In both the creative process and double Dutch, it’s a lot easier to jump in when you can see what’s going on. For either, leaving your mark without disrupting the flow is an artform in itself. If you trip up, it’s game over.
Hopping into a creative project can feel a bit like navigating two twirling ropes whipping around. Whether you’re gearing up for your part of the project or just checking in to provide input, you want to jump in smoothly. If you do it blindly, it’s going to be rough.
Transparency keeps the flow jumping. Knowing project goals, status and requirements before getting involved can prevent unnecessary stumbles.
Without project transparency, momentum slows down. Coworkers ask unnecessary questions because they can’t find answers any other way. Bosses start to get nervous because they don’t know the project status, and then they misbehave by micromanaging. This often leads to some unnecessary meetings and more wasted time. Even worse, it’s really demotivating for the team.
Some companies try to make creative projects transparent by using project management software. As tech strategist and productivity hacker David Burk puts it, “those tools are just a way for people to put things on someone else’s to-do list without asking.
General purpose project management tools are a good way to make tasks and project status more visible, and they can help. But they leave room for improvement. Generally speaking, they don’t provide easy access to briefing documents and project background, or a way to effectively collaborate and collect feedback. They also lack tools for speeding up review and approval, which in many organizations sucks up as much as 60% of creative project cycle time.
Get More Help Than Hassle
The end game isn’t just visibility into project or approval status. It’s about coordinating the efforts of a team, each member of which has an important contribution to make. That’s the secret to double Dutch and creative projects. You want everybody to do their part fully informed and aware without having to lean too much on others.
We’ve spent time talking with our customers about practices they use to speed up creative projects and keep them running smoothly. We’ve summarized some of them below.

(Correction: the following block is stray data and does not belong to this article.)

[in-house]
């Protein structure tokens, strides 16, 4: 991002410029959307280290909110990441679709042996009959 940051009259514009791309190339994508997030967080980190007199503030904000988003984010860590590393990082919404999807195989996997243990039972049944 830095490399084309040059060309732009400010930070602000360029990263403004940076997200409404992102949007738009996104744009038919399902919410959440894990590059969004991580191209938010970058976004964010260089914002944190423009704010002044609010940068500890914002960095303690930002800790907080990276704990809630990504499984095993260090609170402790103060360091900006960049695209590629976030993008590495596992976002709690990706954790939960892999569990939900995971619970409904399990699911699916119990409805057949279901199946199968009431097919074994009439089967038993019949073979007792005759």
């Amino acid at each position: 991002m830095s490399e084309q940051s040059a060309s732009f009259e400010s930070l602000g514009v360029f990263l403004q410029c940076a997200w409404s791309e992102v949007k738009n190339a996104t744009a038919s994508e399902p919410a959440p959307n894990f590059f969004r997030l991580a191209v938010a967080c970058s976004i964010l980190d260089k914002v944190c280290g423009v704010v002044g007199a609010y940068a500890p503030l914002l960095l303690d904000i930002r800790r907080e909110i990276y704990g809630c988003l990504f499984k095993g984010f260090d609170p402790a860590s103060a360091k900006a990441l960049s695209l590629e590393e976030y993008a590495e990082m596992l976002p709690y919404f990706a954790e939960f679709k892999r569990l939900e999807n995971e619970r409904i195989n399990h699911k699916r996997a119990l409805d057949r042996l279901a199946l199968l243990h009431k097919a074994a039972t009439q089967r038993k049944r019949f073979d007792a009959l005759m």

- Collaborate on creative briefs and get buy-in up front. Make briefs visible to all so they understand strategy, goals and requirements.
- Provide all the stakeholders, whether they are in-house or an agency, access to project status, next steps and who’s accountable for what.
- Keep project status up-to-date to eliminate unnecessary emails, meetings and shoulder taps.
- Put all of the context, communication and assets for projects in one place that everyone has access to and knows how to find, no matter where they sit.
- Allow everyone to make the best use of their time by giving them visibility into when to expect work and prioritize accordingly.
- Be specific about who will resolve conflicting feedback and make sure they’re available.
- Keep a record of changes and decisions where everyone can see it so there’s no confusion about what’s already been done and decided.
- Manage reviews progressively, and be clear about who has authority to comment on what. Many companies narrow the list of reviewers as projects get closer to completion.
- Aim to keep review cycles to three or fewer. It’s a best-practice standard that high-functioning teams are able to hit.
- Be clear about who needs to provide final approvals.
- Post clear rules about approval protocol to avoid getting stuck. For example, if no response in XX hours, approval is assumed. And if you’re on vacation, tell everybody who’s reviewing for you.
- Agree to lead and turnaround times with legal and anyone else no involved from start to finish.
These recommendations helped shape features you’ll find in our new creative workflow product, Workstream. If you’d like to see more, take a quick look at our intro video, or read the product page for more details.